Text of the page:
Study examines hospice patients
For-profit hospices may be cherry-picking the least costly, most lucrative patients, potentially putting the nonprofit industry at a financial disadvantage, a study suggests. The researchers found hospice care provided by for-profit agencies averaged 20 days versus 16 days for nonprofit agencies. Care lasting more than one year was most common among for-profit hospice patients. Also, compared with nonprofits, for-profits had about twice as many patients with dementia and fewer cancer patients. End-of-life cancer care is typically much more intensive and costly than dementia care.
- Half of All Primary Care, Internal Medicine Jobs Unfilled in 2013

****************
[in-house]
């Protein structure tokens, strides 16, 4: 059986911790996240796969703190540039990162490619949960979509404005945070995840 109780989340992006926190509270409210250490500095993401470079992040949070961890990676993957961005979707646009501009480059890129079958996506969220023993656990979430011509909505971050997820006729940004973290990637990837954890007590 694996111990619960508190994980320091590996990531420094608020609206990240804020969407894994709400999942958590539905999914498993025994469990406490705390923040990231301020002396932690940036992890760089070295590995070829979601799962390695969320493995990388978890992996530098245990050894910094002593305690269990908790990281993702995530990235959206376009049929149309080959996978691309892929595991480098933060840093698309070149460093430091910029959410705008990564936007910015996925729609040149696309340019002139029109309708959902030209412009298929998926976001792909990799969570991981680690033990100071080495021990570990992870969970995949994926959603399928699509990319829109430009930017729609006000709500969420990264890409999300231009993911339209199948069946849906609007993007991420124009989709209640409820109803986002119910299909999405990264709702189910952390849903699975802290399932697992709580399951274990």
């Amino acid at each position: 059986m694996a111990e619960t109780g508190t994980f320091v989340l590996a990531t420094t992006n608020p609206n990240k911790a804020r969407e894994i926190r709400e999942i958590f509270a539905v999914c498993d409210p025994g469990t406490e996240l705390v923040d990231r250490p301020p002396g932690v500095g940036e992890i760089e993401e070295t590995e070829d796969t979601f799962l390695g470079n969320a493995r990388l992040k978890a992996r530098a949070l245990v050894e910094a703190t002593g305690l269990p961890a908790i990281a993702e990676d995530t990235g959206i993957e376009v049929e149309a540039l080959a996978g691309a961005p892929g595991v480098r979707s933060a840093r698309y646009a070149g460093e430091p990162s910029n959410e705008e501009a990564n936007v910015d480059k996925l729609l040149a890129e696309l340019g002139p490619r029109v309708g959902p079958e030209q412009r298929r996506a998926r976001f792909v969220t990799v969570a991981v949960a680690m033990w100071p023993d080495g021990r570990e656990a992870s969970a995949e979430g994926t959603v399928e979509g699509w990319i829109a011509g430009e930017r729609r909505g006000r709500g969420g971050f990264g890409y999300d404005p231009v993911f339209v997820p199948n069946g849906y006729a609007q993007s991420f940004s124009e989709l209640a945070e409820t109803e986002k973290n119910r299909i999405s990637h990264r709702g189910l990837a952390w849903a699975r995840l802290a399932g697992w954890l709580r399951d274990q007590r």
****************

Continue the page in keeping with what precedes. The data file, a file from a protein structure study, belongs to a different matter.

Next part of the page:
- How Digital Strategy Shapes Patient Engagement at Boston Children's Hospital
- CFO Exchange: Smartphones Poised to Disrupt Healthcare, Says Topol
- CNO on Hospital Redesign: 'You Can't Over-Communicate'
- Carondelet to Pay $35M to Settle Fraud Allegations
- Some Cancer Hospitals' Quality Data Will Soon Be Public
- CA Powers Up $80M HIE to 'Create Value in the Data'
- 3 Traits Personality Assessments Can't Reveal
- PA Ranks See 'Phenomenal Growth,' Lack of Diversity
- TJC Warns Hospitals of Deadly Medical Tubing Mistakes